For a couple of decades, Illinois has allowed roads and bridges to crumble, which doesn't make much sense for a state whose economy is based on being a transportation hub for the nation.
But now that our state is poised to spend $45 billion on new capital projects, including those roads and bridges, we've got a related problem: A key figure in deciding how that money will be spent is state Sen. Martin Sandoval, D-Chicago, whose political war chest is bursting with donations from construction firms and others who stand to benefit on the capital plan.
That kind of blatant conflict of interest is as old as Illinois. But in this case there is an easy fix.
Sandoval should be stripped of his chairmanship of the Senate Transportation Committee, and he no longer should be the Senate majority whip.
The biggest identified sector of donations to Sandoval is construction, according to VoteSmart.org. The Illinois State Board of Elections lists political campaign gifts from a range of transportation-related entities, such as engineering, planning, building materials and construction companies, as well as unions that work on transportation projects.
Many states ban corporate contributions to politicians to prevent such conflicts of interest.
Sandoval raises much more campaign money than he needs to defend his safe legislative seat. That puts him in a position to expand his influence — and conceivably that of his donors — by passing along money to other lawmakers.
The better part of caution says Sandoval should be nowhere near the center of decision-making when the Illinois Legislature doles out that $45 billion.
(Arlington Heights) Daily Herald
Impeachment talk regarding President Trump began even before he took the Oath of Office, and it's too bad that in the intervening months, this has become a national preoccupation, a certain pitch-by-pitch polarizing entertainment of sorts.
For too many people, and far too often, impeachment is seen not as a last-ditch mechanism to remove a criminally incompetent leader but as a handy tool to wield against an indomitably obstinate political opponent.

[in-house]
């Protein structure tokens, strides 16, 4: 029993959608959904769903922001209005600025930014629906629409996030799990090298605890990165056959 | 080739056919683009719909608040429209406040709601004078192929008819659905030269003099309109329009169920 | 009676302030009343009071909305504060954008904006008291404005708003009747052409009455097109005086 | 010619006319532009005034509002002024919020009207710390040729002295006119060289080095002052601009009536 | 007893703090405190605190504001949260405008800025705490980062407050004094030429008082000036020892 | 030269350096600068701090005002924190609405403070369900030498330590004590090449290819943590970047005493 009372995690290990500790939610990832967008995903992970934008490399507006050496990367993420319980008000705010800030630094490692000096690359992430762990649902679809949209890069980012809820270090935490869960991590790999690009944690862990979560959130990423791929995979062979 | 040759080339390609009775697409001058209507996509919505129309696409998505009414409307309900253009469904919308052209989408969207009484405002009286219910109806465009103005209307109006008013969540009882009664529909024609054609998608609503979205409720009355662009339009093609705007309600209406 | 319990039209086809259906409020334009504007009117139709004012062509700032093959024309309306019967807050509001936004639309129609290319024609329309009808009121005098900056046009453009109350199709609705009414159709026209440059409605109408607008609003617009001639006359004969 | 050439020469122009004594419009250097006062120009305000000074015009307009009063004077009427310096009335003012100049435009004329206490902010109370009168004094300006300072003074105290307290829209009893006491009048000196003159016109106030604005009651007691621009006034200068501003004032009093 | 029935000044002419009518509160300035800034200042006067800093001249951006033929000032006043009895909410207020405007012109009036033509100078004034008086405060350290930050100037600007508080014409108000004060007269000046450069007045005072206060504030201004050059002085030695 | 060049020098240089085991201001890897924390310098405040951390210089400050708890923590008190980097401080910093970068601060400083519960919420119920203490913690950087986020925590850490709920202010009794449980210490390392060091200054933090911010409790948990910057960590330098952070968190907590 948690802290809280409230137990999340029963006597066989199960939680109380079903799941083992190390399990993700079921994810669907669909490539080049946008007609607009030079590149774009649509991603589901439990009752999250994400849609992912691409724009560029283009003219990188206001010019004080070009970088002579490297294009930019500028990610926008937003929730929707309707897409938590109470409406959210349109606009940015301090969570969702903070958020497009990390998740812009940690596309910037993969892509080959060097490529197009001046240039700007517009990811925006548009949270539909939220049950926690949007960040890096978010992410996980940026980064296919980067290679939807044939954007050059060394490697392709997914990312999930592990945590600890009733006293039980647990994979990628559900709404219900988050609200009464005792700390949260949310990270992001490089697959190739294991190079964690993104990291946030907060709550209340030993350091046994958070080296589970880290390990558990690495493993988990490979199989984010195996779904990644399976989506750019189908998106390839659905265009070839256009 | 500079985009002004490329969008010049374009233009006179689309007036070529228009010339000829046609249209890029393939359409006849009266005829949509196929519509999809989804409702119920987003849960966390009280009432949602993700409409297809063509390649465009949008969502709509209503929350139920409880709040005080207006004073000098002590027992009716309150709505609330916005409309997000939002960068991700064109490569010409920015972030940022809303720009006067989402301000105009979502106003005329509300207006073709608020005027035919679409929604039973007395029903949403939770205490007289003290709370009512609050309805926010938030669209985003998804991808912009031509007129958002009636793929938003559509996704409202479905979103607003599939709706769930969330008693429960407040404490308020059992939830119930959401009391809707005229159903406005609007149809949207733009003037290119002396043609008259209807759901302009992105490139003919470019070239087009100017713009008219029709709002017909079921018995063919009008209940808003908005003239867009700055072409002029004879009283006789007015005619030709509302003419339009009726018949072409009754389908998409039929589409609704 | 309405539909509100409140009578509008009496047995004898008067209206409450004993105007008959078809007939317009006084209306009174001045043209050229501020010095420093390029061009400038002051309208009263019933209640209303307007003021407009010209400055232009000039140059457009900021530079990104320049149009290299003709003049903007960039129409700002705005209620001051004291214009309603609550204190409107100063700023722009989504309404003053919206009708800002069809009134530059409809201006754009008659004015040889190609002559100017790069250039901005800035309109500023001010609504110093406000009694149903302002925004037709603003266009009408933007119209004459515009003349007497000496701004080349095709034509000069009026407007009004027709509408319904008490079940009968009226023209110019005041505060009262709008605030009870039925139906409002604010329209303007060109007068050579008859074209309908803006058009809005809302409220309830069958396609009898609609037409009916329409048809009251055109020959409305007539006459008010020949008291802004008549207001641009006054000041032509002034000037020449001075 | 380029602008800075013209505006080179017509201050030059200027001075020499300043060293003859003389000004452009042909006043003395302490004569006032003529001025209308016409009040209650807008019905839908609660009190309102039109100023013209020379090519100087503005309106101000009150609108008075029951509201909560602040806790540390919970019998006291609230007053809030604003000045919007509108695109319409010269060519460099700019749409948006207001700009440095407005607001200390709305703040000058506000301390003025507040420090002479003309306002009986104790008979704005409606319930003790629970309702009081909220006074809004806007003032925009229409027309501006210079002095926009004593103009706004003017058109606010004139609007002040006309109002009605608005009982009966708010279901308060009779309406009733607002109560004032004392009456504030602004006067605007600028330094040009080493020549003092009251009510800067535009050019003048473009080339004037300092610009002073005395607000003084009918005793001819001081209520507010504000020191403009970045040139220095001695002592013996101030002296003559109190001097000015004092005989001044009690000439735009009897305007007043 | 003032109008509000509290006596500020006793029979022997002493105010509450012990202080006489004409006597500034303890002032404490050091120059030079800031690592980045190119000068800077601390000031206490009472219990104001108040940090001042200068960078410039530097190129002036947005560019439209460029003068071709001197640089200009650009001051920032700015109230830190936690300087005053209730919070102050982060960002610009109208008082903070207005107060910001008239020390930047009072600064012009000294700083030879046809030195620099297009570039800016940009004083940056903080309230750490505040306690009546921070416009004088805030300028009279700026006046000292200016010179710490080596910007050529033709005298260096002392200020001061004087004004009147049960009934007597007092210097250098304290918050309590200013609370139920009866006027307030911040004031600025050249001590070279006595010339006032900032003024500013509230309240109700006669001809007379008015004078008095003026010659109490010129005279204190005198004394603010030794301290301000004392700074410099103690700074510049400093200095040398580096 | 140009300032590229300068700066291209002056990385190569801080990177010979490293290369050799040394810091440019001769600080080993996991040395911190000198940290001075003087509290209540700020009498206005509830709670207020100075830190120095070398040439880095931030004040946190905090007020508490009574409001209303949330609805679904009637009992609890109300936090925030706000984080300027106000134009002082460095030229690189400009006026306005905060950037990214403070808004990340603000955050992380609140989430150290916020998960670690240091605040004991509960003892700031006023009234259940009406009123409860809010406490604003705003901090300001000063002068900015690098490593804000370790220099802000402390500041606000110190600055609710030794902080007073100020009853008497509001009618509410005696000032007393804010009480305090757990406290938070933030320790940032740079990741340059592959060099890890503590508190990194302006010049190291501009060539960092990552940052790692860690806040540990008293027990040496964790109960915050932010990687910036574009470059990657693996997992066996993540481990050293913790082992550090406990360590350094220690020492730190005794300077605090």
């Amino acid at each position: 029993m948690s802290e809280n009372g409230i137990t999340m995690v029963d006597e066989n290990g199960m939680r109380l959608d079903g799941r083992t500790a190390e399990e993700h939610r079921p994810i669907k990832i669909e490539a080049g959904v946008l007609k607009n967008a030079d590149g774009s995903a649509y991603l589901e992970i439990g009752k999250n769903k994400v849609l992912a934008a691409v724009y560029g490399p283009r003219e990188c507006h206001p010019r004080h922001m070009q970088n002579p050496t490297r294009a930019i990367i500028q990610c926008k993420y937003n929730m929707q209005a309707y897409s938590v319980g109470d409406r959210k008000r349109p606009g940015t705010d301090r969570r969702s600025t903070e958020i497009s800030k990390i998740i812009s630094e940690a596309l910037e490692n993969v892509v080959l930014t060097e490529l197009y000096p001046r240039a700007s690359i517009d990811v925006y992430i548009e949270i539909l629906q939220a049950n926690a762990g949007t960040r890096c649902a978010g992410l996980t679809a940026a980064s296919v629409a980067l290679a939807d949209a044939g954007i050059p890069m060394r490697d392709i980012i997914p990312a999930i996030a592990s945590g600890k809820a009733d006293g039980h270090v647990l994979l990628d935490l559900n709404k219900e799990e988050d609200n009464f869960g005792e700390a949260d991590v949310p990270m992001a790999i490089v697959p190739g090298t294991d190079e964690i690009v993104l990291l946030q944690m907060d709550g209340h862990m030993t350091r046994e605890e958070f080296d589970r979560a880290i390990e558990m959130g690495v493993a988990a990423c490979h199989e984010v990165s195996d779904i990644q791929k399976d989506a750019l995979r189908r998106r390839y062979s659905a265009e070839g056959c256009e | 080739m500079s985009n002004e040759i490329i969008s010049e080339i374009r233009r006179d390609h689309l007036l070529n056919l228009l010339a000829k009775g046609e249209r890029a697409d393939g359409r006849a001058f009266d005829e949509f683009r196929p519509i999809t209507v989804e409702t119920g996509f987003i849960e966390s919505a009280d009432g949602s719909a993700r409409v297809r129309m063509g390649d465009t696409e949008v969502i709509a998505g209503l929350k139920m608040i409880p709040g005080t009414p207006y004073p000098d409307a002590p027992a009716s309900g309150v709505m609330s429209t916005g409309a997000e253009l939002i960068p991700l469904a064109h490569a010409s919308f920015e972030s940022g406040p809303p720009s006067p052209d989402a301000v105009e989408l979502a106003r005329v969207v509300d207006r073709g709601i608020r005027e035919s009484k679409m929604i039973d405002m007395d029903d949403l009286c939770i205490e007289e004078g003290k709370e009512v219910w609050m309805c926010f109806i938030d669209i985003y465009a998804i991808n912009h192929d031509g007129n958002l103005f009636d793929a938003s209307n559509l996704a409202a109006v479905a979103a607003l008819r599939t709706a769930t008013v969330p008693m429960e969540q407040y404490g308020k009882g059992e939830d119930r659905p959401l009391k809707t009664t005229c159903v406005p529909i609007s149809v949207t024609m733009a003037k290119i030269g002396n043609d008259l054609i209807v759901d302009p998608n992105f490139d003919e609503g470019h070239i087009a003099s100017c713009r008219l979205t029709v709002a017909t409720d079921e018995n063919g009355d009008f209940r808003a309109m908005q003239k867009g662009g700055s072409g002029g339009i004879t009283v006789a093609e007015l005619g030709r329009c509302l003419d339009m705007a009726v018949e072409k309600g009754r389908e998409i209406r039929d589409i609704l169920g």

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This has been our consistent impression of the impeachment undercurrent that has gurgled beneath the surface of some of Trump's most-ardent Democratic opposition. Many Trump critics seem insistent not on contending with the president through the force of argument and numbers but by simply shooing him out of the way.
So much of the debate has focused on whether there was or wasn't a quid-quo-pro in Trump's request for "a favor." An important issue to resolve, to be sure. But it should not distract us from what already is undisputed fact: The president reached out to a foreign power to ask that it investigate his top political rival.
Viewing that soberly, removed from the manipulative passions of politics, what patriot cannot be troubled?
For some, that by itself might be enough to consider. But, we need to know more. As a nation, we may regret the taste of the medicine, but our rising temperature requires it all the same.
The (Carbondale) Southern Illinoisan
The United States remains home to some of the greatest doctors, surgeons and medical facilities in the world.
People come to the United States from all over the world for specialized treatment. But, without question, there are serious deficiencies in the overall system. The World Health Organization ranked 190 nations on the overall quality of healthcare. The United States was ranked 37th.
Cost of healthcare services in the United States is prohibitive. A CNBC report this year found that about 530,000 American families seek bankruptcy protection every year because of medical costs. About 65 percent of American bankruptcies are related to medical expenses.
The state of Illinois has taken note of the onerous costs. Sen. Andy Manar, D-Bunker Hill, has sponsored a bill that will cap monthly insulin costs for some insurance plans at $100 per month. That is not insignificant, but much better than costs of $400 or more.
The current system is leaking at the seams. Yet, our politicians are immobilized by ideology and fear of being voted out of office.
There is no viable alternative on the horizon, at least nothing that would garner support in both the House and Senate.
Given the American aversion to government control, a hybrid system of some sort will likely be implemented. The one thing that is certain — something has to change and it has to change quickly. Democrats and Republicans have to rise above party squabbles and work for us — our lives depend on it.